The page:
in: Routledge Research in Sport, Culture and Society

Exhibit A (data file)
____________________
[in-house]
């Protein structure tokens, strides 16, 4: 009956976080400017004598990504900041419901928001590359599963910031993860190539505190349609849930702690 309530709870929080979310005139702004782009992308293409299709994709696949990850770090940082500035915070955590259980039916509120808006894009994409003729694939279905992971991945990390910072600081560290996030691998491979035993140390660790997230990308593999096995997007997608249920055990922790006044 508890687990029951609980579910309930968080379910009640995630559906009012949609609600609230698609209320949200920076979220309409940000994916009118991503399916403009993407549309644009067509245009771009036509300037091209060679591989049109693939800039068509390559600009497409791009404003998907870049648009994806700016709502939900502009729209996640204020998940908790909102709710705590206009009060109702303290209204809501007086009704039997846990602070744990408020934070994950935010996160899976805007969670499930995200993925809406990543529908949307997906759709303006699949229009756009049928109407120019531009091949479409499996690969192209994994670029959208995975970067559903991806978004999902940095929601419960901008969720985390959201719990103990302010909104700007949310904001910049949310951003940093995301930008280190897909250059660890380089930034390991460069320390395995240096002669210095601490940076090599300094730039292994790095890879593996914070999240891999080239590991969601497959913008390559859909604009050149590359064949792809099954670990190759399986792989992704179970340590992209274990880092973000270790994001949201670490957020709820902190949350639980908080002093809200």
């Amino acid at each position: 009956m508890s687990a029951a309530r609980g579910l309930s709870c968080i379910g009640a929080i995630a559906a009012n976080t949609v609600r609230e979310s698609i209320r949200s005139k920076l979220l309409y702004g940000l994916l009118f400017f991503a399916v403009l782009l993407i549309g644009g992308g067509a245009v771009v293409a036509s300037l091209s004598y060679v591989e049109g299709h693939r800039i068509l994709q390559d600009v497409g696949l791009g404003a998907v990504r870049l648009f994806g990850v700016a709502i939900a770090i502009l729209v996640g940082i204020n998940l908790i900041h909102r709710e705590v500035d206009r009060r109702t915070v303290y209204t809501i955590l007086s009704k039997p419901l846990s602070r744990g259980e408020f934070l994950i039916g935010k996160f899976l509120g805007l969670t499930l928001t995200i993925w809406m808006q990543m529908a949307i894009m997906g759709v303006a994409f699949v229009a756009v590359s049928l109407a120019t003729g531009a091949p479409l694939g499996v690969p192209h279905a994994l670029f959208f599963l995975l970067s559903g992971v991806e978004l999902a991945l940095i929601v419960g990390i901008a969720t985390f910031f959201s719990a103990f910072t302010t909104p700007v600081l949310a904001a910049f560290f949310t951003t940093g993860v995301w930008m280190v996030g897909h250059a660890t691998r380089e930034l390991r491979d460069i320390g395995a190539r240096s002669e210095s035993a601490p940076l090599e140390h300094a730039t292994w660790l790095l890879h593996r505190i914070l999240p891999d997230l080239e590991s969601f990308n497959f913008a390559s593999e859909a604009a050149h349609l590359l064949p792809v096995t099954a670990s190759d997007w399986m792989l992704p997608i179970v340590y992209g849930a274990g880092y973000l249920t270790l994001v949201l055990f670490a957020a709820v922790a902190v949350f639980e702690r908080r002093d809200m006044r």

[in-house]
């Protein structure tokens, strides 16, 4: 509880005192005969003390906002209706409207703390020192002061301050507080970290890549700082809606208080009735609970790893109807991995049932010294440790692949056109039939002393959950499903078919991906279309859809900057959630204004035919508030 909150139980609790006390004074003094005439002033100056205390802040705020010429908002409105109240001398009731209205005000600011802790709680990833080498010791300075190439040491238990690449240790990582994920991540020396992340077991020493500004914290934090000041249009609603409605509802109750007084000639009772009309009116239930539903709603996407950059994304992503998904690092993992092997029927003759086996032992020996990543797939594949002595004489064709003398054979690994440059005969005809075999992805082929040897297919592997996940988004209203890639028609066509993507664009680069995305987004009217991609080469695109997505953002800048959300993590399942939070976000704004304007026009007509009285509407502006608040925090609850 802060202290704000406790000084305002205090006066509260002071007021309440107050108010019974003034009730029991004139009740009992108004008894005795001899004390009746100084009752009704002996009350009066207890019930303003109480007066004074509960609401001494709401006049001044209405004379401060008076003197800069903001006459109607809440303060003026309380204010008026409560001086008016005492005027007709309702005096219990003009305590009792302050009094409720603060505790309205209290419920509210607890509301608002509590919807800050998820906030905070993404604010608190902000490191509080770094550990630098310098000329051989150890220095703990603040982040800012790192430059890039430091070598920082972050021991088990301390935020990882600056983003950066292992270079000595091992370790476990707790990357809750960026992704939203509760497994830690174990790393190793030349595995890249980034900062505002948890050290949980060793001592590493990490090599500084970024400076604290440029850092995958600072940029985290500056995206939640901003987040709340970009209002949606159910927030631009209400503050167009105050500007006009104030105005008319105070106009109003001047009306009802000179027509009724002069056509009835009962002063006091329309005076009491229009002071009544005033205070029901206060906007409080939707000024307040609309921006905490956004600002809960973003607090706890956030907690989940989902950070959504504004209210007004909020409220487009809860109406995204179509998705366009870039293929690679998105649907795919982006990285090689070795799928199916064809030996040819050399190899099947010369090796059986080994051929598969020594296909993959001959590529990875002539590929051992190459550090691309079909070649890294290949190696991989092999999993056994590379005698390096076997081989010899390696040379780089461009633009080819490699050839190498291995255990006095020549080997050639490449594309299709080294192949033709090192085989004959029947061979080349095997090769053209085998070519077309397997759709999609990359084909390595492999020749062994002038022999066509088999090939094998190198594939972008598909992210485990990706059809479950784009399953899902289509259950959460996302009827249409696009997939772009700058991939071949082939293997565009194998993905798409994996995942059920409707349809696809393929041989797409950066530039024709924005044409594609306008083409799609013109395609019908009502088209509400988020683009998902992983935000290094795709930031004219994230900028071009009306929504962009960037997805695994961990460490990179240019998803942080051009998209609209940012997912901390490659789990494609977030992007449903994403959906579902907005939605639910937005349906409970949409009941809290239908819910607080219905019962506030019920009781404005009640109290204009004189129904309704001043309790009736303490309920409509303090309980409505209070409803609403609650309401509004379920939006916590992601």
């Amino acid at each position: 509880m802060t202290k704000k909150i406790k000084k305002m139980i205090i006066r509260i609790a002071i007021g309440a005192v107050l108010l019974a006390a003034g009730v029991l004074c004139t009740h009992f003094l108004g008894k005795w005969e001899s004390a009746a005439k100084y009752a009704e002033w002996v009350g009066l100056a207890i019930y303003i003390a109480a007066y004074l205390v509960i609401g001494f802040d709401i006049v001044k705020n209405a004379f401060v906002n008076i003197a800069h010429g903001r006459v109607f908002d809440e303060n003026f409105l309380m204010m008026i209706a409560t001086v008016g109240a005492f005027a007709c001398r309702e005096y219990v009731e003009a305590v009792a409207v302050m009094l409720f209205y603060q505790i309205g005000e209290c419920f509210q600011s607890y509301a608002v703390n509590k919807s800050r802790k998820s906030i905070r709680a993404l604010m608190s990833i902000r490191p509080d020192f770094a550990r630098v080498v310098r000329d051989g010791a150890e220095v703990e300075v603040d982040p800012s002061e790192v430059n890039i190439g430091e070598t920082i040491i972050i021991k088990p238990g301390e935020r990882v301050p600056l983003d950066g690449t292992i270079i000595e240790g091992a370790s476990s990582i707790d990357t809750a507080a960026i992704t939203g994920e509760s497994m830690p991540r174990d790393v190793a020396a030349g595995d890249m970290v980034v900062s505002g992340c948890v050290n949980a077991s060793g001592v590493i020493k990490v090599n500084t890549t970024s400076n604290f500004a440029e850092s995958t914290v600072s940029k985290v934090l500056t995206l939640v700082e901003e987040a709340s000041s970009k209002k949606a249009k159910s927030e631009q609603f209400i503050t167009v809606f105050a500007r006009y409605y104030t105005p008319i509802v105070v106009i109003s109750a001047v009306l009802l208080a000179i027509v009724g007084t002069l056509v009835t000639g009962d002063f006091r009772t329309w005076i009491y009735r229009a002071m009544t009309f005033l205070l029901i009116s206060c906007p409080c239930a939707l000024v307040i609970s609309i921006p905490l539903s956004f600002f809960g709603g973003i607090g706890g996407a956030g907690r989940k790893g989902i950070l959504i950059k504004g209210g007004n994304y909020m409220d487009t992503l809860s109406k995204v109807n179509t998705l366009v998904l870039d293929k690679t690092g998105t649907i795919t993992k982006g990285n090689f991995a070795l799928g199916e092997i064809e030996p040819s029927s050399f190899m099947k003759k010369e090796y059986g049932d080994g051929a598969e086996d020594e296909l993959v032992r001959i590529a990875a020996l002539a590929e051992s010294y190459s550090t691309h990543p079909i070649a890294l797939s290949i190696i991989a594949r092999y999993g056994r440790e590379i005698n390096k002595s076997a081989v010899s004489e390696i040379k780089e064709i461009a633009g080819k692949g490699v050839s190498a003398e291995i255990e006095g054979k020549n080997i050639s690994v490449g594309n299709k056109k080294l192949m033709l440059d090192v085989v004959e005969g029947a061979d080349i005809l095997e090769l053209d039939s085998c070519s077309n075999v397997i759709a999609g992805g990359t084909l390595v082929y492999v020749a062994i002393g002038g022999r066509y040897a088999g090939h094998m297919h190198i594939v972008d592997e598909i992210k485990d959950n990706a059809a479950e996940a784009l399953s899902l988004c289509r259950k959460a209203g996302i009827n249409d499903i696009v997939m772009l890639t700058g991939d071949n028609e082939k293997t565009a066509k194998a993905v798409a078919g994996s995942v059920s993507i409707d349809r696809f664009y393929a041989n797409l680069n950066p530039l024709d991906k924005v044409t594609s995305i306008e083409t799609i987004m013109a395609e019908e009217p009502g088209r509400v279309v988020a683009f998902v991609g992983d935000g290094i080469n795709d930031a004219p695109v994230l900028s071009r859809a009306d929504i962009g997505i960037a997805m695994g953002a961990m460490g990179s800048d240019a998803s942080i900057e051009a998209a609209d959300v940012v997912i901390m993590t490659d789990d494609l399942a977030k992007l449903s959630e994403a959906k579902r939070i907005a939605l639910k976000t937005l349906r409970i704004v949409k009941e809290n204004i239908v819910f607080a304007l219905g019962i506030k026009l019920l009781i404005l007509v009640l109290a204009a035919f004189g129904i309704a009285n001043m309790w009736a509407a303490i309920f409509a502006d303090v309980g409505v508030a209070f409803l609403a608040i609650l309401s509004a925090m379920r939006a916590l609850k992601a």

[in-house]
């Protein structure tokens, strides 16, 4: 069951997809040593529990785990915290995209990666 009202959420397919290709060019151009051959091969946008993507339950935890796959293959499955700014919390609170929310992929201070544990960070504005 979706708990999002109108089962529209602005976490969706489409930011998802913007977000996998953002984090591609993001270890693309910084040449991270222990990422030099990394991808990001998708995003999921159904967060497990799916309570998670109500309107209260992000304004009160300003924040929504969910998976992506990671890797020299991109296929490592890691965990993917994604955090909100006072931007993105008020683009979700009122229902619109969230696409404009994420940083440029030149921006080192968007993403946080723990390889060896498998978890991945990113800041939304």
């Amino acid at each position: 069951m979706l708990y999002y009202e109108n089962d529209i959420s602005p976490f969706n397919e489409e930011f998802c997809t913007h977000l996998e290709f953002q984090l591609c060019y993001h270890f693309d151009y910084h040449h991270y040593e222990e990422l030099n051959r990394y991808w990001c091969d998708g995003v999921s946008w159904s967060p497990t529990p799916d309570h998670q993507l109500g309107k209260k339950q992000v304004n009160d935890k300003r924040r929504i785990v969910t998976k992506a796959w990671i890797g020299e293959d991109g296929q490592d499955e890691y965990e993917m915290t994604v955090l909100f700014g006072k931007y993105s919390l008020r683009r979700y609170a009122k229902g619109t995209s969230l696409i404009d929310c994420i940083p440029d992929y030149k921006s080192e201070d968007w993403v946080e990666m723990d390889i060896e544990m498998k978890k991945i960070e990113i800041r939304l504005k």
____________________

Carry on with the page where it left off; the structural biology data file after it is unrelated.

Since 2011, with the British Government's counter-radicalisation strategy, Prevent, non-violent Islamist groups have been considered a security risk for spreading a divisive ideology that can lead to radicalisation and violence. More recently, the Government has expressed concerns about their impact on social cohesion, entryism, and women's rights. The key protagonists of non-violent Islamist 'extremism' allegedly include groups and individuals associated with the Muslim Brotherhood and Jama'at-i-Islami. They have been described as part of the 'global Muslim Brotherhood', but do they constitute a singular phenomenon, a social movement?This book shows that such groups and individuals do indeed comprise a movement in Britain, one dedicated to an Islamic 'revival'. It shows how they are networked organisationally, bonded through ideological and cultural kinship, and united in a conflict of values with the British society and state. Using original interviews with prominent revivalist leaders, as well as primary sources, the book also shows how the movement is not so much 'Islamist' in aspiring for an Islamic state, but concerned with institutionalising an Islamic worldview and moral framework throughout society. The conflict between the Government and the global Muslim Brotherhood is apparent in a number of different fields, including education, governance, law, and counterterrorism. But this does not simply concern the direction of Government policy or the control of state institutions. It most fundamentally concerns the symbolic authority to legitimise a way of seeing, thinking and living. By assessing this multifaceted conflict, the book presents an exhaustive and up-to-date analysis of the political and cultural fault lines between Islamic revivalists and the British authorities. It will be useful for anyone studying Islam in the West, government counter-terrorism and counter-extremism policy, multiculturalism and social cohesion.